Tata Steel believes demand on its products will substantially increase with vehicle electrification projects over the next 30 years.
Increasing demand for ultra-low emission vehicles (ULEV) will drive growth in steel supply to the European automotive industry by 4.2 million tonnes, according to a new study by Tata Steel. The study predicts that production of steel for vehicle structures, as well as electrical and plated steels, will see a sharp increase if all new vehicles are zero emissions by 2050.
The study shows that demand for advanced steels for the vehicle structure will increase by approximately 2.6 million tonnes by 2050, as manufacturers look to save weight in the most cost-effective way possible. This is contrary to previous speculation that non-ferrous materials – such as aluminium and carbon fibre – would increase, leaving steel as a less-attractive alternative. However, these materials are expected to have a relatively low impact for two reasons; first they will remain relatively expensive and secondly, they are less sustainable when looking at the full lifecycle, which will be a major future driver in the automotive industry, according to Tata Steel.
Another key growth area for steel will be in the powertrains used in ULEVs, which include electric motors and battery cells. Expected to account for a 1.6 million tonne increase in the demand for steel, these components will use greater levels of electrical and plated steels respectively. High performance electrical steels can improve an electric motor’s efficiency, enhancing range and power, while lithium-ion batteries commonly used in EVs require advanced plated steel.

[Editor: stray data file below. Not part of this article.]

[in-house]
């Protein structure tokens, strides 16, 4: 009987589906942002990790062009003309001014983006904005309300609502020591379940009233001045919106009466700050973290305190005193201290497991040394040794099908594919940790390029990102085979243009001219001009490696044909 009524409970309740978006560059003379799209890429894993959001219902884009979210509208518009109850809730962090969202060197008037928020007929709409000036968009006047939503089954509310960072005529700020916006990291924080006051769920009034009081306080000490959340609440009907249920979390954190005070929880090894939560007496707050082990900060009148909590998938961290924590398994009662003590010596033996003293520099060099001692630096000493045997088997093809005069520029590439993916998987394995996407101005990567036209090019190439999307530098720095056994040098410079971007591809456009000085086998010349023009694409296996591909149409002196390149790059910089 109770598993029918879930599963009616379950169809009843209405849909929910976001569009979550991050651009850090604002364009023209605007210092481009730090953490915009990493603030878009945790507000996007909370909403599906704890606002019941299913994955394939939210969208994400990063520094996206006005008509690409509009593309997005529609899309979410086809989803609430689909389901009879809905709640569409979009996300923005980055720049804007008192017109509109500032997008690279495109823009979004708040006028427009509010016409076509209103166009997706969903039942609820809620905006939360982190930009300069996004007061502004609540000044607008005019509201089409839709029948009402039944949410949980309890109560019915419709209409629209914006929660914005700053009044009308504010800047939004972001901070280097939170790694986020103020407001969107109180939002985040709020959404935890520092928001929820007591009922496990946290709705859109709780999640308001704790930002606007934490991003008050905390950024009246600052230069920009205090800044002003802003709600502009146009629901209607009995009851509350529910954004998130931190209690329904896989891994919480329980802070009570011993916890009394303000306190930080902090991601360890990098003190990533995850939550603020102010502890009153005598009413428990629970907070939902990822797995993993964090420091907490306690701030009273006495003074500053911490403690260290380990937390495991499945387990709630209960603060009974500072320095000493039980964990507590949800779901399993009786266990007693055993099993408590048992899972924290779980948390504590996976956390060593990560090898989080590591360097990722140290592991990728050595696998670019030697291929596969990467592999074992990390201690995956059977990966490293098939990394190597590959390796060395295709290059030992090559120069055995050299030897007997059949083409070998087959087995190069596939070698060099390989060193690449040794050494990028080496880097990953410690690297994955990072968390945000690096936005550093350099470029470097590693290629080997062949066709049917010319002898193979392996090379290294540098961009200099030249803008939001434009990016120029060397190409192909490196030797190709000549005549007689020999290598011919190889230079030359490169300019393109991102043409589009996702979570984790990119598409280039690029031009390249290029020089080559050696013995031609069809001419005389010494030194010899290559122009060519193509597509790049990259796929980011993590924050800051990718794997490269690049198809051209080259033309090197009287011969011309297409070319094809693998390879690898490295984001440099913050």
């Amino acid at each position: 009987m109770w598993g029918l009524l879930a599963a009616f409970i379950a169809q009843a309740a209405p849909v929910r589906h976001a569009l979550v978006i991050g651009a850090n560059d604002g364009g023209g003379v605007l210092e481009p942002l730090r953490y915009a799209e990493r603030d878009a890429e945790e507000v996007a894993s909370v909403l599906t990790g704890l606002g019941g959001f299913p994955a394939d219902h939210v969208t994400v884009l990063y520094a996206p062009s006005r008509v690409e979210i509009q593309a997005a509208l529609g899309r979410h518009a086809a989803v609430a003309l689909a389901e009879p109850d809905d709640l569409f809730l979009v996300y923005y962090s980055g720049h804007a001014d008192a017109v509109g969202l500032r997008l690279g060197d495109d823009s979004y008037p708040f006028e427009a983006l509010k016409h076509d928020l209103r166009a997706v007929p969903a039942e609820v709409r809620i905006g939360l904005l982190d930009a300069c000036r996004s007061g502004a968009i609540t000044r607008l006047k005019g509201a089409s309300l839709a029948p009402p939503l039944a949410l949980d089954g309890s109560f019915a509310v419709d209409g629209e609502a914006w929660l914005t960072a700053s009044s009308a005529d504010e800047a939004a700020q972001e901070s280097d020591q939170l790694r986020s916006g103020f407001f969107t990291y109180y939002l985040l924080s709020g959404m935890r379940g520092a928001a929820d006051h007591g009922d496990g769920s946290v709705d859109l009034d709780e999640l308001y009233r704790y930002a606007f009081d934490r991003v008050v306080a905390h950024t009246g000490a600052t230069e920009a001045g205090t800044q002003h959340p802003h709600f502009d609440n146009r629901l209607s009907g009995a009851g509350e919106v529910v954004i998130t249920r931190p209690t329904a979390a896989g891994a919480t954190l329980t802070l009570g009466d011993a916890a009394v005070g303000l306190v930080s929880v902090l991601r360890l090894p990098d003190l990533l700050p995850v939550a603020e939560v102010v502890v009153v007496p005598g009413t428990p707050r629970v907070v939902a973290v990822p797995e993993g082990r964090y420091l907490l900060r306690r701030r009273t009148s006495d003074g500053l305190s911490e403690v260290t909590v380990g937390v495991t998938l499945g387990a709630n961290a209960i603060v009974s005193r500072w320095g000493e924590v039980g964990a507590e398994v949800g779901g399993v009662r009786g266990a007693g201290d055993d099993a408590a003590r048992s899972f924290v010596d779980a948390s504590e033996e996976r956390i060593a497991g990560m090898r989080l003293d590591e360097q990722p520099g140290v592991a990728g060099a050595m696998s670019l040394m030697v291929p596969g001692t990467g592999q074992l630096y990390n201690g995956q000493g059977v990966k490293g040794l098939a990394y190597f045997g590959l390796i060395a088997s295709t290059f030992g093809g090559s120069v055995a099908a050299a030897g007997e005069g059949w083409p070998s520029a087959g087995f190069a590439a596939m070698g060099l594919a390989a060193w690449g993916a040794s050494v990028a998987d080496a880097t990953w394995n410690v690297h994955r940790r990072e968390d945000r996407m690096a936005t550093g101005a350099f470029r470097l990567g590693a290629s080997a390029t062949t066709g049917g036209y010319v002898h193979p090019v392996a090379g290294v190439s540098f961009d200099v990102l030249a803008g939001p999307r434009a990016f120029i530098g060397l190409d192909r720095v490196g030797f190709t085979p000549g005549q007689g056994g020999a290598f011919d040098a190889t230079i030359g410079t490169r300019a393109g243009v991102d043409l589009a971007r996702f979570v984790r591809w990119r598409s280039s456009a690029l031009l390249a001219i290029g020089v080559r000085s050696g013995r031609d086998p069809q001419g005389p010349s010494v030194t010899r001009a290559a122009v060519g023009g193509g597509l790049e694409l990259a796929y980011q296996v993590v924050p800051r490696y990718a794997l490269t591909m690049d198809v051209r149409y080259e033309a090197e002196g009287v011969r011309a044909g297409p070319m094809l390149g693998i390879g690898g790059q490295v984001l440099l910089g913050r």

Growth will also be supported by the development of localised battery cell production, with at least six significant factories required in Europe by 2030 to meet the increased demand for electric vehicles.
A growing number of EVs on the road will also cause increased demand on electric infrastructure. Steel will play a key role in the development of EV infrastructure, such as charging units and refuelling hubs.
The study by Tata Steel has considered several roadmaps for the uptake of EVs to 2050, depending on the level of global legislation and the speed at which it is implemented. It has also considered external factors likely to impact the adoption of zero emissions vehicles, such as car-sharing and population growth.
Chris Wooffindin, marketing manager – automotive at Tata Steel, said: “Our report shows steel will be more relevant to the automotive industry than it is today. Many people expected the next generation of vehicles to feature unconventional materials, which is not feasible based on the costs manufacturers, and subsequently customers, are facing with electrification.
“In terms of environmental sustainability, we also see our customers moving from tailpipe assessment towards life-cycle assessment (LCA), the true assessment of a vehicles’ environmental credentials, from cradle to grave. This assessment confirms some non-steel materials are significantly less attractive compared to steel. We believe, and are seeing that advanced steels are the answer, offering sustainable options which suit the automotive industry for both the immediate, and long-term, future.”
Tata Steels has detailed its findings in the “Charging towards a sustainable future?” white paper.